Students at the Laguna College of Art and Design have started a petition with alumni and the support of some faculty members. The petition demands for racial awareness and sensitivity training for faculty, administration and members of its board of trustees.
The student-made petition, which now has over 700 signatures, was created in response to a now-deleted Instagram post uploaded by LCAD. The post, which expressed the school’s cherishing of “fundamental human and civil rights” and declared a commitment toward “[standing] up for those values when they are threatened,” sparked backlash due to the use of #AllLivesMatter.
“This is only the first and most crucial step that needs to be taken in the direction of structural change at LCAD,” the petition states. “Both faculty and administration should participate in training as well, but the Board needs to take the suggested coursework.”
For both students and faculty members, the frustration stems from a lack of diversity among the student body and faculty on campus.
“I may be the only Black faculty currently at LCAD. In all, there are less than five Black people across faculty, admin and staff,” LCAD professor Larissa Marantz wrote in an Instagram direct message to the Xpress.
Following a faculty and administration Zoom meeting, the school began to address student and faculty concerns. It issued an apology for the use of the hashtag and committed to creating an equity and inclusiveness task force composed of faculty, alumni and students. LCAD has also pledged to instate need-based scholarships for students of color, with the school’s President Jonathan Burke pledging $1,000 to the funding of these scholarships.
“During that three-hour meeting, I spoke for roughly one hour, give or take,” Marantz wrote. “First explaining my experience as a black woman, trying to educate them to the [effects] of institutionalized and systemic racism on the lives of Black people and demanding several immediate actions that the school needed to take in order to begin reparations for the grievances that were so negligently addressed in the past by alumni.”
Marantz specifically named LCAD Provost Hélène Garrison and the board of trustees for creating “the toxic environment that has been so pervasive in the school.”
Ray Vargas backed Marantz’s statement, saying Garrison and the board may take longer to achieve the level of racial awareness and sensitivity LCAD’s students of color have. Vargas is an LCAD alumnus who has worked as an admissions counselor for the school since 2015 and was elected by administration to become the chair of LCAD’s diversity task force. He is currently working with the school to hear out and make the students’ demands a reality.
“Hélène Garrison is the third on the totem pole after Jonathan and the board, okay. So I know that’s kind of the line of power dynamic,” Vargas said. “I think Hélène and Jonathan and the board are for the most part– I don’t know every member of the board, so it’d be hard for me to say a hundred percent– but I think mostly it’s older white people, and older white people are probably the least prepared for the conversations that are taking place right now on a national scale,” Vargas said.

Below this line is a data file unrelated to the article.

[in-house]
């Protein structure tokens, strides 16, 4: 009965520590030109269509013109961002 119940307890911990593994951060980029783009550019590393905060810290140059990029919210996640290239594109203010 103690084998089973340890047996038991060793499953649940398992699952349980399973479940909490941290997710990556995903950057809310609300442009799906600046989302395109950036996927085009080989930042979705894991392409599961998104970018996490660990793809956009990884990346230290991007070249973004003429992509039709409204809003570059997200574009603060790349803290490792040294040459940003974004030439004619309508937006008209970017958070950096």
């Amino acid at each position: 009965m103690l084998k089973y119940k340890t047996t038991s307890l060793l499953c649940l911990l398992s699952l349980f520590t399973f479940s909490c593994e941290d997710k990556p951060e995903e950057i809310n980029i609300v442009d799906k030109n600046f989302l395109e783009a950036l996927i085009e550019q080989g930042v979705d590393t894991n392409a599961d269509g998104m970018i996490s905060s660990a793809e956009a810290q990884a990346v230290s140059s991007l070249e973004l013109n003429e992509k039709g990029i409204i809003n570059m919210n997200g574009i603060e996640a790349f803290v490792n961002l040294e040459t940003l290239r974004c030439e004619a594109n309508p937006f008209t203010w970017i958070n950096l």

According to Orange County’s Healthier Together, Orange County’s population is 59% non-hispanic white and 2% Black. As of 2018, Black students made up 2% of the school’s undergraduate student population, compared to white students who made up 70%.
Alex Ferreiras, an illustration student, was raised in New Brunswick, New Jersey. Ferreiras said the neighborhood he grew up in was home to a diverse population, which differed from his experiences in California.
“Before I even moved to Laguna I lived in San Francisco. And that was a time, because you never saw people like me there either unless they were homeless,” Ferreiras said. “And then going to Orange County where it’s kind of worse– and I don’t know how it is– it’s like a culture shock. I feel so isolated in this community.”
“There’s just so many stories, as well of professors not respecting people’s pronouns, or just in general, not understanding people’s lifestyles. And so having that [through the demands] would be very important,” Ferreiras said. “And it’s another thing also that different cultures express their gender or sexuality in different ways than, you know, Americans. And so that’s also something that teachers and just people in general need to be more aware of, because a lot of things come out in ignorance.”
Responding to an email sent to LCAD President Jonathan Burke, Director of Marketing and Communications Marc Lyncheski wrote, “As you may already know, LCAD is in the midst of a very deep, comprehensive review of the institution’s efforts with regard to diversity, inclusion and support of the underserved members of the LCAD community. We are engaging in passionate, honest discussion with our students, staff and faculty that is helping us identify opportunities for systemic and cultural improvements we can make throughout the organization. We are looking at many initiatives, both short- and long-term, and look forward to sharing them with the public as we are able.”